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Home* News and Stories → Hur­tig­ru­ten and Ponant are ope­ra­ting the first crui­ses in Spits­ber­gen

Hur­tig­ru­ten and Ponant are ope­ra­ting the first crui­ses in Spits­ber­gen

This year’s first two medi­um-sized expe­di­ti­on crui­se ships have now star­ted their sea­son in Spits­ber­gen – in spi­te of all rest­ric­tions and dif­fi­cul­ties con­nec­ted to ship­ping in times of the Coro­na cri­sis. Yes­ter­day (Fri­day, 17 July), Hurtigruten’s MS Spits­ber­gen star­ted her first trip. This may not be too much of a sur­pri­se, as tou­rists from Scan­di­na­vi­an count­ries (expect Swe­den) were allo­wed into Nor­way alre­a­dy from 15 June, and around that time the Nor­we­gi­an govern­ment made first steps towards per­mit­ting ships with a capa­ci­ty of up to 500 pas­sen­gers to sail again in Spitsbergen’s waters. This was and is, in theo­ry, valid for all ship owners, but in prac­ti­ce, it could well be unders­tood as a “lex Hur­tig­ru­ten”, or at least it is not a sur­pri­se that the Nor­we­gi­an com­pa­ny is the first that is prac­ti­cal­ly able to take advan­ta­ge of it.

Corona-Virus, Spitzbergen

Ponant’s ship Le Bore­al on 18 July as the first non-Nor­we­gi­an crui­se­ship in the port of Lon­gye­ar­by­en.

The French com­pa­ny Ponant fol­lo­wed on day later with Le Bore­al, alt­hough the infor­ma­ti­on that tou­rists from most EU/EEA count­ries are allo­wed to tra­vel to Nor­way again is just one week old; the list of “green count­ries” was published on 10 July.

And the company’s ear­lier drafts of the man­da­to­ry health safe­ty plan is said to have had its weak­ne­s­ses. Accor­ding to Sval­bard­pos­ten, the local dise­a­se con­trol offi­ci­al had expres­sed bey­ond doubt to be unhap­py about seve­ral issues. Ponant, howe­ver, seem to have impro­ved their papers and the Sys­sel­man­nen have given their thumbs-up and Le Bore­al is allo­wed to sail and ope­ra­te seve­ral trips over a cou­ple of weeks in Sval­bard waters. Pas­sen­gers are flown in and out of Lon­gye­ar­by­en with sche­du­led flights, as no char­ter flights are curr­ent­ly per­mit­ted at Lon­gye­ar­by­en air­port.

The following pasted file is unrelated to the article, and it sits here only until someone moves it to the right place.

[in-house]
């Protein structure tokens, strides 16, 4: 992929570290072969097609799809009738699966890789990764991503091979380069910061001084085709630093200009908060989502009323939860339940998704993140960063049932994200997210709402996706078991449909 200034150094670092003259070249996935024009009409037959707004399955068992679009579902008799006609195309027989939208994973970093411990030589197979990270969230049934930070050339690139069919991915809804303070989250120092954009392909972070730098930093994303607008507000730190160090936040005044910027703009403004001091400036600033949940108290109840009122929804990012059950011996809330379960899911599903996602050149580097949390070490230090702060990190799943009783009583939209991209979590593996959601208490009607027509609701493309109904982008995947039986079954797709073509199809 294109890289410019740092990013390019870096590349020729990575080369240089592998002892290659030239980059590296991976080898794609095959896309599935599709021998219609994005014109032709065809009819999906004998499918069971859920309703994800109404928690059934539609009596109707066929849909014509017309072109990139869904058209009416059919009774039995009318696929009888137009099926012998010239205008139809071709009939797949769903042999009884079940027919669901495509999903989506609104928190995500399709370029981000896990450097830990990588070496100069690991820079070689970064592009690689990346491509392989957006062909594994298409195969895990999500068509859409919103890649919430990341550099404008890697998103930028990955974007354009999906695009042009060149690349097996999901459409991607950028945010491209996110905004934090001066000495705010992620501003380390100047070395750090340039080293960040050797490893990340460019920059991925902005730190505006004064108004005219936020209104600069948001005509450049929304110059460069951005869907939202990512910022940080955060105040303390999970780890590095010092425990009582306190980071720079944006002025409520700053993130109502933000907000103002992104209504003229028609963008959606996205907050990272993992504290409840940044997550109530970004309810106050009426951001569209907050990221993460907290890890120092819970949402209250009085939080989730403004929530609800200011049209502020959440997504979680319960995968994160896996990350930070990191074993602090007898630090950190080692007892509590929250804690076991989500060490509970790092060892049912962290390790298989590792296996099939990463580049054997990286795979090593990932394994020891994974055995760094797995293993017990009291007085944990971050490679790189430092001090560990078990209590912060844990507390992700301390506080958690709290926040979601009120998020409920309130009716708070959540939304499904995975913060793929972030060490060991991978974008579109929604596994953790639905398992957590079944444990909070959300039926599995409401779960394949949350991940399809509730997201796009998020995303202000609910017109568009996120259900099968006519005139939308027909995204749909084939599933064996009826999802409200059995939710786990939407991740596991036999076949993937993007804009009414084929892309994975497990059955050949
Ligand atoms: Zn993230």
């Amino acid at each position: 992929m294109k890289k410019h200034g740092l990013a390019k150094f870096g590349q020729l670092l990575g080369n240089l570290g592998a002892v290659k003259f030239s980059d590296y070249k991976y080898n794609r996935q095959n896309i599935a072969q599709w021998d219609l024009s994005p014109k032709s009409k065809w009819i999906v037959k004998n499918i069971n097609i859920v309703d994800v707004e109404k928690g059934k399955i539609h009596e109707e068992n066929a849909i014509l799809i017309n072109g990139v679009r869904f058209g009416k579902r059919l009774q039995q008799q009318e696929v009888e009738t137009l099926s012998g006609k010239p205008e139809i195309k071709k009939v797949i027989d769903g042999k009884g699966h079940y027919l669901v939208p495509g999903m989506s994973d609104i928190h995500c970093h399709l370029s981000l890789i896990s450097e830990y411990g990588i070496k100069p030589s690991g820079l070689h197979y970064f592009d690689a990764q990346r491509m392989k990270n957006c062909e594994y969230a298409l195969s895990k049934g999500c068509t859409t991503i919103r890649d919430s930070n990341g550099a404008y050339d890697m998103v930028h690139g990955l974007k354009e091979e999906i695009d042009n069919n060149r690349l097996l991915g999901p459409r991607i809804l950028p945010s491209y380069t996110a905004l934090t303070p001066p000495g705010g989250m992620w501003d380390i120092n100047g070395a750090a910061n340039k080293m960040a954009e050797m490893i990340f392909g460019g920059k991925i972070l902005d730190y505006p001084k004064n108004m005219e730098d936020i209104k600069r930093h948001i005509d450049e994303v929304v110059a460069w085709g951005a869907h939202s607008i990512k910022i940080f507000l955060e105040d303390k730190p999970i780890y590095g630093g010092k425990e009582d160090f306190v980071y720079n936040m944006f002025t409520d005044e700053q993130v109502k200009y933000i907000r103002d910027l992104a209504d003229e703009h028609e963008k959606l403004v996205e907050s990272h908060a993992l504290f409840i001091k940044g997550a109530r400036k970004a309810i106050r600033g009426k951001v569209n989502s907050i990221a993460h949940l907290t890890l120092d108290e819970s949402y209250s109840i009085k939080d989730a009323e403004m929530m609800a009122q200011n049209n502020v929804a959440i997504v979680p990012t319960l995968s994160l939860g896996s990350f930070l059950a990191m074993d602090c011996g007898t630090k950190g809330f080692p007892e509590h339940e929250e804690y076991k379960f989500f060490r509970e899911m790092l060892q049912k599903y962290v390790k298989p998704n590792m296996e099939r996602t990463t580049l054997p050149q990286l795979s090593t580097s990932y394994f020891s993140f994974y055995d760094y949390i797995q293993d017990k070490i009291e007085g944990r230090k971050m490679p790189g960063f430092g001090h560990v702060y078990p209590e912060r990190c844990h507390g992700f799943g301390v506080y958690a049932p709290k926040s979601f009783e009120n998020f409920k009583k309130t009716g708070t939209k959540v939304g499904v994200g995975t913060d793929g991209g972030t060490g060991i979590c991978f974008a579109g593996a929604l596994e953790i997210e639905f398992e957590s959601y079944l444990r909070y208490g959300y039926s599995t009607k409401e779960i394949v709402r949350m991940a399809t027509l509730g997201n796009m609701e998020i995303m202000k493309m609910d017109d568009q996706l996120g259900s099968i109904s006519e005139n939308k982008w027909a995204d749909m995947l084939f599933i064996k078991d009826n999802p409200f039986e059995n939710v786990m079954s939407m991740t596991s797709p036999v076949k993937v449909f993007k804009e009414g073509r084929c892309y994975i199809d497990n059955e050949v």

The­re are, howe­ver, a cou­ple of con­di­ti­ons that every com­pa­ny con­side­ring crui­ses in Spits­ber­gen curr­ent­ly has to deal with: among­st others, only half of the pas­sen­ger capa­ci­ty of any ship – 264 beds in case of the Le Bore­al – is per­mit­ted to be used.

The Le Bore­al pas­sen­gers had to be tes­ted nega­tively for Covid-19 pri­or to their depar­tu­re from home and again befo­re dis­em­bar­ka­ti­on in Reykja­vik, for the first crui­se that finis­hed yes­ter­day in Lon­gye­ar­by­en. In case of Covid-19 cases or sus­pi­ci­on on board, the ship has to sail to Trom­sø and not to Lon­gye­ar­by­en. It will be inte­res­t­ing to fol­low the fur­ther deve­lo­p­ment and the reac­tion of other com­pa­nies, but it seems likely that many, espe­ci­al­ly tho­se ope­ra­ting small ships, will find it dif­fi­cult if not impos­si­ble to ope­ra­te under the­se con­di­ti­ons, also con­side­ring eco­no­mic­al aspects.

But the­re are, as always, excep­ti­ons to the rule: the small expe­di­ti­on ship Ori­go has alre­a­dy car­ri­ed out her first trips in Spits­ber­gen. But she had spent seve­ral months of wai­ting at anchor for a chan­ce to start sai­ling near Lon­gye­ar­by­en.

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last modification: 2020-07-18 · copyright: Rolf Stange
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